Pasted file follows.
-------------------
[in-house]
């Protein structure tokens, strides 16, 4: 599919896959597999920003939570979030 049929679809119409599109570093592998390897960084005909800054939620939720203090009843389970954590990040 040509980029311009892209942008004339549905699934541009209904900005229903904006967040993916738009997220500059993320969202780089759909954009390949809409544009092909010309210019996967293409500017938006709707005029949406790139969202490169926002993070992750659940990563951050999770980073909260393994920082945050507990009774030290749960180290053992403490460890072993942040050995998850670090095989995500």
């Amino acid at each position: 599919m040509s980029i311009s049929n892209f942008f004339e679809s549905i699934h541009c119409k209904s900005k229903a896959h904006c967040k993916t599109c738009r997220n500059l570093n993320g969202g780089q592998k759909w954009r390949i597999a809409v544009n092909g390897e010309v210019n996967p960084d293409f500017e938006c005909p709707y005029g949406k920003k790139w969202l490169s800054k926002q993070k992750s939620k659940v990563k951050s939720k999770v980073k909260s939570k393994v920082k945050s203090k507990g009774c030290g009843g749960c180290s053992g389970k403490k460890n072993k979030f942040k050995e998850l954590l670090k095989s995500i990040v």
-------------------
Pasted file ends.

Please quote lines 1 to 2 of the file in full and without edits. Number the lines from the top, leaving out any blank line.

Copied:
[in-house]
């Protein structure tokens, strides 16, 4: 599919896959597999920003939570979030 049929679809119409599109570093592998390897960084005909800054939620939720203090009843389970954590990040 040509980029311009892209942008004339549905699934541009209904900005229903904006967040993916738009997220500059993320969202780089759909954009390949809409544009092909010309210019996967293409500017938006709707005029949406790139969202490169926002993070992750659940990563951050999770980073909260393994920082945050507990009774030290749960180290053992403490460890072993942040050995998850670090095989995500």